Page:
CCD: Tatsuya Matsui
D: Tatsuya Matsui, Hiroyuki Hoshino
TC: Riso Kagaku Corporation, CINQ-ART CO.,LTD
In this project, I tried to draw a conclusion concerning my own question, “What do people see in humanoid robots?” We produced “PINO,” and were demonstrating it all over the world. We obtained people’s approval everywhere, but a key issue that the robot really intended to present was not brought up. The audience was only excited about how the robot made movements similar to those of a human being. Looking at that sight and sensing differences between their reactions and my concern, my awareness of the issue increased. I calmly accepted the fact that the greatest function of a humanoid robot at that time was the role of a clown.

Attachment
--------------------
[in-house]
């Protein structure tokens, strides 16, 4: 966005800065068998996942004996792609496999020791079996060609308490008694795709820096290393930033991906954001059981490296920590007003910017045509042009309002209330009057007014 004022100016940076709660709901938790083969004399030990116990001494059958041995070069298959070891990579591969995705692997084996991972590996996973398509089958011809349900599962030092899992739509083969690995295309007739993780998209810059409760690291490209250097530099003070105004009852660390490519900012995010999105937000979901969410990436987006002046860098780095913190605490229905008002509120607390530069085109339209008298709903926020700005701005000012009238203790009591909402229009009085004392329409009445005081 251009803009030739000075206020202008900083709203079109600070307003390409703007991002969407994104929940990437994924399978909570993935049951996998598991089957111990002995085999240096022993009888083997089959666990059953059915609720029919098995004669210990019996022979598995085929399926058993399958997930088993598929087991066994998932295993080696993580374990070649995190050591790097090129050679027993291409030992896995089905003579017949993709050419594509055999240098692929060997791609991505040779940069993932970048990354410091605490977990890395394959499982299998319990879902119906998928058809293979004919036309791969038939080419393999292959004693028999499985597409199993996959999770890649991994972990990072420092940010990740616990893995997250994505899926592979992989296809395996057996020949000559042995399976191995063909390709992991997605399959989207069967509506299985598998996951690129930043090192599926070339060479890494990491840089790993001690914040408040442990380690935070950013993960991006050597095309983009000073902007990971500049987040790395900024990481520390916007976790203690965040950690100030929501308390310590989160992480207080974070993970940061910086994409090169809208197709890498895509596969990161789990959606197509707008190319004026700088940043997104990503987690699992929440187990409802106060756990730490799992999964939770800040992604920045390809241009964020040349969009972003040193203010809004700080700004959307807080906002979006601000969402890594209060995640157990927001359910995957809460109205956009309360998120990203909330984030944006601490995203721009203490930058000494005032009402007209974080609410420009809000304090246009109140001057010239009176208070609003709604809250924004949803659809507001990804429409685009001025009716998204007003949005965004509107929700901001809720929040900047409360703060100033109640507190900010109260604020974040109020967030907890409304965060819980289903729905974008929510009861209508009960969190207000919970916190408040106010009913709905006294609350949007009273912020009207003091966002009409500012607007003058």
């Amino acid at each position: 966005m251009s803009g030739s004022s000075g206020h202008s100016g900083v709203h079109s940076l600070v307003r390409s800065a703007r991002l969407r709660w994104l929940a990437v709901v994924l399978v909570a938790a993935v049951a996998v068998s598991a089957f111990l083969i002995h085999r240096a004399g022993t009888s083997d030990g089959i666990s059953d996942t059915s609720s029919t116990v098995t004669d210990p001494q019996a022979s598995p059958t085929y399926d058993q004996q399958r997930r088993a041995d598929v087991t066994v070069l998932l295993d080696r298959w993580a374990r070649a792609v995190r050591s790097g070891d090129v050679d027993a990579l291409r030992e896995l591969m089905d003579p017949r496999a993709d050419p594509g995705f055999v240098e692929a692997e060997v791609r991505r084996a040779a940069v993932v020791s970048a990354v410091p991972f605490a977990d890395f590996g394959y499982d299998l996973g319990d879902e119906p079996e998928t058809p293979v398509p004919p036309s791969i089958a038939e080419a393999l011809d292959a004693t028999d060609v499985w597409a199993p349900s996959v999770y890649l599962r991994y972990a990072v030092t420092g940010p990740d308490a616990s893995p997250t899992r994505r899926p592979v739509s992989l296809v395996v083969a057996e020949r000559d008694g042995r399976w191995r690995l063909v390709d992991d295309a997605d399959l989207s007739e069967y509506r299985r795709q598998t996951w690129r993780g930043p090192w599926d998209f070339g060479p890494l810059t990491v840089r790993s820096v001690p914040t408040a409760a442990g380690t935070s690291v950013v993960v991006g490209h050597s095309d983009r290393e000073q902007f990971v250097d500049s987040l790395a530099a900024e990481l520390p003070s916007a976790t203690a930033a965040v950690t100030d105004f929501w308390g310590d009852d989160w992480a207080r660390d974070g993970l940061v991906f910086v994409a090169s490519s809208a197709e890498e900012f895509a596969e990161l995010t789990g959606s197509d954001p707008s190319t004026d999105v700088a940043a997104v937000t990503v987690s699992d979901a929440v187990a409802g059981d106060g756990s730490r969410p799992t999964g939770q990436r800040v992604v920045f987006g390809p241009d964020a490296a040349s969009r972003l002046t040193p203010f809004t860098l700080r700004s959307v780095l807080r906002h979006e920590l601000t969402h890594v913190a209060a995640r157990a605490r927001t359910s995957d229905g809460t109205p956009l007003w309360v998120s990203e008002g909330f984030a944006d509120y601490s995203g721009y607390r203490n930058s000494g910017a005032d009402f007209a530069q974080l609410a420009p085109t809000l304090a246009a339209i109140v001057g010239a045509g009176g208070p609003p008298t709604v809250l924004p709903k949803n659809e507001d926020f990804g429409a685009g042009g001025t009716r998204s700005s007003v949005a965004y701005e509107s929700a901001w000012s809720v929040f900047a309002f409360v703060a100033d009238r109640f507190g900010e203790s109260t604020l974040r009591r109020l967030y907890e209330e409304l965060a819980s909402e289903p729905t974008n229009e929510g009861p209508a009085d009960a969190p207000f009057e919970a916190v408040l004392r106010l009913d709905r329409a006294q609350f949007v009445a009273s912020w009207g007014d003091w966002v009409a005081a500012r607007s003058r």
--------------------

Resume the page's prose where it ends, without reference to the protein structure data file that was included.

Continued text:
Therefore, though I admit that there was partly an emotional reason, I developed a black pierrot robot that could dance with a human by detecting his or her movements through a variety of sensors and making an appropriate selection from the data of movements provided beforehand. “P-noir” is a non-creative man-made object that can act only as programmed. Unusual elements are technically connected in the design of “P-noir,” in contrast to “Design of weakness” for “PINO.” A female clown, black color, and silicon material give people an impression that something is wrong. This robot alternately uses faces of two kinds, laughing or sobbing, has some degree of freedom, and shows a variety of movements. As it dances, the music box plays Chopin’s “La Chanson De L’adieu” (It signifies my farewell to “PINO” that was developed commercially.) The audience who saw this dancing pierrot found something surreal, something out of place between a robot and the role of a clown, and they began to think seriously about “functions and possibilities of a humanoid robot in the future,” as we had expected. The relationship between myself and the society that started with “ PINO” resembles “Satyricon” directed by Federico Fellini.